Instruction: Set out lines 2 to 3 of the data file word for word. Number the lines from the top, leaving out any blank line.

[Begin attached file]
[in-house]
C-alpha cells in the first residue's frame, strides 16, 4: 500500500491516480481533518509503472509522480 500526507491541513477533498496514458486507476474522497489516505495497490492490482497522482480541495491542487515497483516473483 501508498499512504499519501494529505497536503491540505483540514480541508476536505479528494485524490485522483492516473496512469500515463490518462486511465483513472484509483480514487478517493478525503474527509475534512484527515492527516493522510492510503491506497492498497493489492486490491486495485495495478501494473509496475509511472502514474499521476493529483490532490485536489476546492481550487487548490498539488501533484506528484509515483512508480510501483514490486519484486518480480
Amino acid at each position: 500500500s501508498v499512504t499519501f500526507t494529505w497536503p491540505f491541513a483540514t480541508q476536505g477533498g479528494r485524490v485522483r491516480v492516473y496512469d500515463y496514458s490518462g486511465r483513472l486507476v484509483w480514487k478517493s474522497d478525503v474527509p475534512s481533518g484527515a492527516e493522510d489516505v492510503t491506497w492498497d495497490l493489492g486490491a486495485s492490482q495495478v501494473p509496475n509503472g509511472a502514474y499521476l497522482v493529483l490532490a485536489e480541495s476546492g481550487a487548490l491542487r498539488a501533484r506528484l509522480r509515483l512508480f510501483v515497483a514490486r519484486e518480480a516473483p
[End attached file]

C-alpha cells in the first residue's frame, strides 16, 4: 500500500491516480481533518509503472509522480 500526507491541513477533498496514458486507476474522497489516505495497490492490482497522482480541495491542487515497483516473483 501508498499512504499519501494529505497536503491540505483540514480541508476536505479528494485524490485522483492516473496512469500515463490518462486511465483513472484509483480514487478517493478525503474527509475534512484527515492527516493522510492510503491506497492498497493489492486490491486495485495495478501494473509496475509511472502514474499521476493529483490532490485536489476546492481550487487548490498539488501533484506528484509515483512508480510501483514490486519484486518480480
Amino acid at each position: 500500500s501508498v499512504t499519501f500526507t494529505w497536503p491540505f491541513a483540514t480541508q476536505g477533498g479528494r485524490v485522483r491516480v492516473y496512469d500515463y496514458s490518462g486511465r483513472l486507476v484509483w480514487k478517493s474522497d478525503v474527509p475534512s481533518g484527515a492527516e493522510d489516505v492510503t491506497w492498497d495497490l493489492g486490491a486495485s492490482q495495478v501494473p509496475n509503472g509511472a502514474y499521476l497522482v493529483l490532490a485536489e480541495s476546492g481550487a487548490l491542487r498539488a501533484r506528484l509522480r509515483l512508480f510501483v515497483a514490486r519484486e518480480a516473483p